Maafa21 is not for the faint of heart , the film makes it’s points by replaying racist and eugenic quotes which will leave you stunned. It is time to show the truth !
    Maafa21 is a MUST SEE and I highly recommend it ! http://www.maafa21.com

  5. Mistress_Scorpio says:

    In the 80s it was the black woman as welfare queen having a bunch of babies she couldn’t support. Now it’s black babies are an endangered species. The only thing that’s clear to me is that minority women are once again being used as pawns to advance a cause that is about giving them less choices and control over their own bodies. And once again, those that would give less choice to these women and their own family planning, could give a damn about the same women and their kids once they’re born.

  6. Mistress_Scorpio says:

    Also, here’s a great post that came out today on the blog Racialicious about this very issue:
    http://www.racialicious.com/2010/03/02/worried-about-women-of-color-thanks-but-no-thanks-anti-choicers-weve-got-it-covered/

  7. Alicia says:

    I can see why they are concerned about these statistics, but those billboards are offensive and racist in my opinion. I don’t think that that will help their cause

  8. Bear says:

    Comments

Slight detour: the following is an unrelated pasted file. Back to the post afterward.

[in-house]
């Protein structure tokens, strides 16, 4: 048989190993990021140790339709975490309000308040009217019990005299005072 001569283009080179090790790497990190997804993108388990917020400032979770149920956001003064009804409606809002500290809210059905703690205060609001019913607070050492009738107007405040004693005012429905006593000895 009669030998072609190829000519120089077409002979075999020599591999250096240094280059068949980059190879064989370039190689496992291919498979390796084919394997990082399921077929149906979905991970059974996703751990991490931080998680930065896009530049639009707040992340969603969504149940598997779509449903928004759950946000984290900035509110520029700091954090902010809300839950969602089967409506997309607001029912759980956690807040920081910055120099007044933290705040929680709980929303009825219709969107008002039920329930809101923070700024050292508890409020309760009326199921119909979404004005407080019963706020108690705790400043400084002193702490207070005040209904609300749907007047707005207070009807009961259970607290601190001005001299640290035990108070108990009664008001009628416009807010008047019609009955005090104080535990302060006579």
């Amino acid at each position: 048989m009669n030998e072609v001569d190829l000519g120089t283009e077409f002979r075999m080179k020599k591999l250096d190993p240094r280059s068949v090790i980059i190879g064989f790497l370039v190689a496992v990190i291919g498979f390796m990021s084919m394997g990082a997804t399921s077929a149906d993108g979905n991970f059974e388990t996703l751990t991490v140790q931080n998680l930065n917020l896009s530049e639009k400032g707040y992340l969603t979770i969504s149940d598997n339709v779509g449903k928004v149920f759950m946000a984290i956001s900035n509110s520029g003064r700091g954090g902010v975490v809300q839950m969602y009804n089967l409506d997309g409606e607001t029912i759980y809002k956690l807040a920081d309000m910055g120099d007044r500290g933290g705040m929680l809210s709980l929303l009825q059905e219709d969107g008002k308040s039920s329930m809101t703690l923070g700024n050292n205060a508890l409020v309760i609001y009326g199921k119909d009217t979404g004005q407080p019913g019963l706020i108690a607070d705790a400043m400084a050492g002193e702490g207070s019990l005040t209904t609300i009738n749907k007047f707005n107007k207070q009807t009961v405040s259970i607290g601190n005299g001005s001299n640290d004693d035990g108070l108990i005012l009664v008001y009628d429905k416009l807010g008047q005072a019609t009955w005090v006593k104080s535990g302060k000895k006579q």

What really gets me is that these are usually the very folks who want to cut or eliminate the social safety net in a war on the poor. No welfare, cut foodstamps, cut health care for the poor, etc. What do they expect these women to do? Why don’t they work on making reproductive education and birth control available to these women? Why aren’t they focusing on the lack of childcare for poor women? The list of “why aren’t they doing something to help the folks already here” goes on and on and on.

  9. Lisa says:

    A black woman was hired by the RTL group to go to black churches to start this campaign and the sickest part is that blacks in the community are buying into the race baiting.

  10. Mistress_Scorpio says:

    Lisa, tell us how the fact that the message found listeners is “the sickest part.” Just curious.

  11. Bec says:

    SPECIES?! You know what SPECIES black children are? HUMAN.

    This billboard is disgusting. The movement is patronizing. You know why there are higher incidences of abortion in black communities? It’s simple: there are higher instances of unwanted pregnancy. If anyone wants to help with that, it should begin with MORE access to reproductive health support, not less.